“Doc” Leaves Uncertainty in Boston

 Doc Rivers finally made the decision to leave his coaching position with the Boston Celtics to become the new head coach and senior VP of basketball operations for the Los Angeles Clippers.

Following the Celtics’ recent first round playoff exit, it became clear that the firmness usually backing Rivers’ defense of his team and position began to waver.

The question for heart-broken Celtics fans is this: Can you blame him?

Although Rivers had three years remaining on his contract in Boston, it seems the looming rebuilding project that is the present-day Boston Celtics appeared to be too daunting for the 51 year old coaching veteran.

As trade rumors surround the 37 year-old Kevin Garnett and the 35 year-old Paul Pierce, even the most die-hard of Celtics fans must come to terms with the bleakness that surrounds the C’s immediate future.

Especially in an ever-improving Eastern Conference including up and coming teams like the Pacers and Bulls, as well as the two time defending champion Miami Heat.

The Clippers on the other hand, who only gave up a first round pick in the 2015 draft for the sure-fire Hall of Fame coach, are a team on the rise as superstars Chris Paul and Blake Griffin continue to steal the spotlight from their Staples Center roommates in purple and gold.

Rivers makes the young, inexperienced Clippers a team destined for Western Conference supremacy, giving them the leadership and know-how to put the Clippers over the top.

With all that being said, Boston is a city embodied by a sense of pride, tradition, and loyalty.

It is what has kept players like Paul Pierce in the city for his entire 15 year career, and what brought Kevin Garnett and former Celtic Ray Allen to the team for their championship run during the ’07-’08 season.

Rivers also embraced the rich history associated with the Celtics franchise, as well as the culture of the Boston city and their fans.

His decision to leave the team when they arguably need his leadership most, will not sit well with fans.

Now that the Celtics are without a head coach and have a starting line-up full of question marks, Boston appears destined to return to the lack-luster days of inconsistency that persisted throughout the pre-“Big Three” era.

The fate of the Celtics’ future will now lie heavily on the shoulders of point guard Rajon Rondo, whose return from last season’s ACL injury is still uncertain.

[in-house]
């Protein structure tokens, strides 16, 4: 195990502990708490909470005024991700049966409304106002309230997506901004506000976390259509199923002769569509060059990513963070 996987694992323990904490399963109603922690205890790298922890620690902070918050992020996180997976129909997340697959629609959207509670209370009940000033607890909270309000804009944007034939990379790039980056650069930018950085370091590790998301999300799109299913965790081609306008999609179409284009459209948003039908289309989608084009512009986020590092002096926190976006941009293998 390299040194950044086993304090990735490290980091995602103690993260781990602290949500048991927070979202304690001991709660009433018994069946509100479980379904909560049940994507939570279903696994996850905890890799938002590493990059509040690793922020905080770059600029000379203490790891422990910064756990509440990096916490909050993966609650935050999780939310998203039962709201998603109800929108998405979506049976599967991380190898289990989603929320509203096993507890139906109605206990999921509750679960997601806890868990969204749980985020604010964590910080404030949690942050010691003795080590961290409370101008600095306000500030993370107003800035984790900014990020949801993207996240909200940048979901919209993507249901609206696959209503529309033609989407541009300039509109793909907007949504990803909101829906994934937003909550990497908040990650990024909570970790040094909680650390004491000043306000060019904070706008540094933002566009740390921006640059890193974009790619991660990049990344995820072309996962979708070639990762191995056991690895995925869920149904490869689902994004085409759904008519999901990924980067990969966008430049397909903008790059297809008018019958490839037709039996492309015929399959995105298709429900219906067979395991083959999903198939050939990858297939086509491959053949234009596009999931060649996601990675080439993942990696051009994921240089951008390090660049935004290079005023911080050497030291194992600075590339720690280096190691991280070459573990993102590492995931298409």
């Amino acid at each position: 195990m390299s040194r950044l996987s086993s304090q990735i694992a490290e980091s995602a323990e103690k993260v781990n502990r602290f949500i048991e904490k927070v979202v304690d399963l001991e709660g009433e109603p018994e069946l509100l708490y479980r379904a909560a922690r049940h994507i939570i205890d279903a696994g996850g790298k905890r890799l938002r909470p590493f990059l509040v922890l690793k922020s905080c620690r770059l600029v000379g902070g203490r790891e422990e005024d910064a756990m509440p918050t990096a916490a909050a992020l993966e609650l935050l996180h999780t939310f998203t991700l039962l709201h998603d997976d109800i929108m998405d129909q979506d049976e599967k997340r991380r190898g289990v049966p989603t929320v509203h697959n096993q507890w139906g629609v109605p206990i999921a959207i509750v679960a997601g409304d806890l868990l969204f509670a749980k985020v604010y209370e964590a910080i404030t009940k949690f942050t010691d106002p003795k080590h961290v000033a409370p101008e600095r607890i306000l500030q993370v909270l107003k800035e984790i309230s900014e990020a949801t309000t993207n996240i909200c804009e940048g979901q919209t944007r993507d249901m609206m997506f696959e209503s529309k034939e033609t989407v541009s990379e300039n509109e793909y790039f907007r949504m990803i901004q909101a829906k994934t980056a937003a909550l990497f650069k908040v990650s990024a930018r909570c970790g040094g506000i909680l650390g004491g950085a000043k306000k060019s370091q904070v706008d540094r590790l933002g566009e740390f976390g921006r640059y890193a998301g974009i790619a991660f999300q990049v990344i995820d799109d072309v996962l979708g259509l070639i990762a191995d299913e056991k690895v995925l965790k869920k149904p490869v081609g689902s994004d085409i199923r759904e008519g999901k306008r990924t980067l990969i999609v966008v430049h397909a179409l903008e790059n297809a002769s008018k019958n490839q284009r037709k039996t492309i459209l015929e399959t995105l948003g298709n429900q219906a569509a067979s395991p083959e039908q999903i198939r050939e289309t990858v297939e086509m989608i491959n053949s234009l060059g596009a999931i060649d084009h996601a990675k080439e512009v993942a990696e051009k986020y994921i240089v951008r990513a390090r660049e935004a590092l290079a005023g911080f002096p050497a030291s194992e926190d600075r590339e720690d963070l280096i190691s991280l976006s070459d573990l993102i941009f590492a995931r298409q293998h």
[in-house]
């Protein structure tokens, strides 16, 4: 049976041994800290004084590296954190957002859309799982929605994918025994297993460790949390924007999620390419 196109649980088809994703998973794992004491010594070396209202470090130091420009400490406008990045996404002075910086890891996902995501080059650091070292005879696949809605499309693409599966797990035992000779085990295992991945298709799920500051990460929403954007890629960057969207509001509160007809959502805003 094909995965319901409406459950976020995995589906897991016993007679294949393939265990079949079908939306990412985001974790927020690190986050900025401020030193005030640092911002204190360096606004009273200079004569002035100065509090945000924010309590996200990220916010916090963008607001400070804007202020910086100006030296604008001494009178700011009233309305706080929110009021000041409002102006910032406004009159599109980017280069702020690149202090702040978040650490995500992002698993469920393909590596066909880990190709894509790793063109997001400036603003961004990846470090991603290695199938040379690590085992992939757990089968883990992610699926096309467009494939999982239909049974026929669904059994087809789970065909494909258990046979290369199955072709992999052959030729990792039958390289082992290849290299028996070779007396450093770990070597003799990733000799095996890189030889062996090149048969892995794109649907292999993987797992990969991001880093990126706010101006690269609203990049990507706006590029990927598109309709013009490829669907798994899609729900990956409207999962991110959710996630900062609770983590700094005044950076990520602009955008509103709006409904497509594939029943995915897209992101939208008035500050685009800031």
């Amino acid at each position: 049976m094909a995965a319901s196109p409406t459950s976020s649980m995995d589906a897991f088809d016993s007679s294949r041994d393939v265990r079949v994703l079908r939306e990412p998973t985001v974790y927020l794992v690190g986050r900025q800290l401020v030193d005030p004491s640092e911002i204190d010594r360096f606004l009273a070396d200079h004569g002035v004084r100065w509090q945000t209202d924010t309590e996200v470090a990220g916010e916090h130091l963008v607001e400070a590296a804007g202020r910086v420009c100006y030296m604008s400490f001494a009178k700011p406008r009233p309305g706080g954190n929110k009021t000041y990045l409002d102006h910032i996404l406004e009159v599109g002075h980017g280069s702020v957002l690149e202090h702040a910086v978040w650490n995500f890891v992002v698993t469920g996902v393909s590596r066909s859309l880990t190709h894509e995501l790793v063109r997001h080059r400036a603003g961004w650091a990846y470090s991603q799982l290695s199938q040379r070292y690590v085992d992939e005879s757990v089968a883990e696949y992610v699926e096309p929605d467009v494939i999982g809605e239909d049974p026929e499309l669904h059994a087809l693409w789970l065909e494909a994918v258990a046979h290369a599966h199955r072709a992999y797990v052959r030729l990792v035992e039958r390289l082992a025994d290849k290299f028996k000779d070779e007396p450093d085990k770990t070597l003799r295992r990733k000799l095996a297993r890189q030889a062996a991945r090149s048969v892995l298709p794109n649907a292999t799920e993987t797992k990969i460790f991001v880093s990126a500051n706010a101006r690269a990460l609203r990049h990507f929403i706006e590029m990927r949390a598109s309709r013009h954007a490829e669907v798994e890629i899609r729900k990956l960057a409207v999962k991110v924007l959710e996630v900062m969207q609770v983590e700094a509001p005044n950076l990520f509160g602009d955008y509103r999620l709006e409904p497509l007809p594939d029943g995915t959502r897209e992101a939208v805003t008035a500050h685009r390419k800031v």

The four time all-star will have to prove that he  can be the centerpiece of the Celtics’ rebuilding efforts in the coming years.

While his leadership abilities cannot be denied, Rondo’s attitude has come into question throughout his time in Boston.

It will be interesting to see if Rondo can exhibit the same leadership qualities if his veteran running mates are not in a Celtic uniform at the start of next year.

It is unlikely that the fiery Rondo will be able to handle a struggling franchise for long with the same grace that Paul Pierce had throughout the past decade in Boston.

With young returning talent in Jeff Green and Avery Bradley, the Celtics have pieces in place that could keep them in Eastern Conference playoff contention.

Rivers however, is leaving very large shoes to fill in Boston, as well as GM and long-time friend Danny Ainge scrambling to fill his recent head coaching vacancy.

This summer will reveal whether the Boston Celtics will look to get one more run out of their current aging roster, or clean house and head in a totally different direction.

While uncertainty surrounds the historic Celtics franchise, one thing is definite in Boston:

There are now two teams to hate in L.A.

SportzEdge.com provides commenting to allow for constructive discussion on the stories we cover. In order to comment here, you acknowledge you have read and agreed to our Terms of Service. Commenters who violate these terms, including use of vulgar language or racial slurs, will be banned. Please be respectful of the opinions of others. If you see an inappropriate comment, please flag it for our moderators to review.

Leave a Reply

Fill in your details below or click an icon to log in:

WordPress.com Logo

You are commenting using your WordPress.com account. Log Out / Change )

Twitter picture

You are commenting using your Twitter account. Log Out / Change )

Facebook photo

You are commenting using your Facebook account. Log Out / Change )

Google+ photo

You are commenting using your Google+ account. Log Out / Change )

Connecting to %s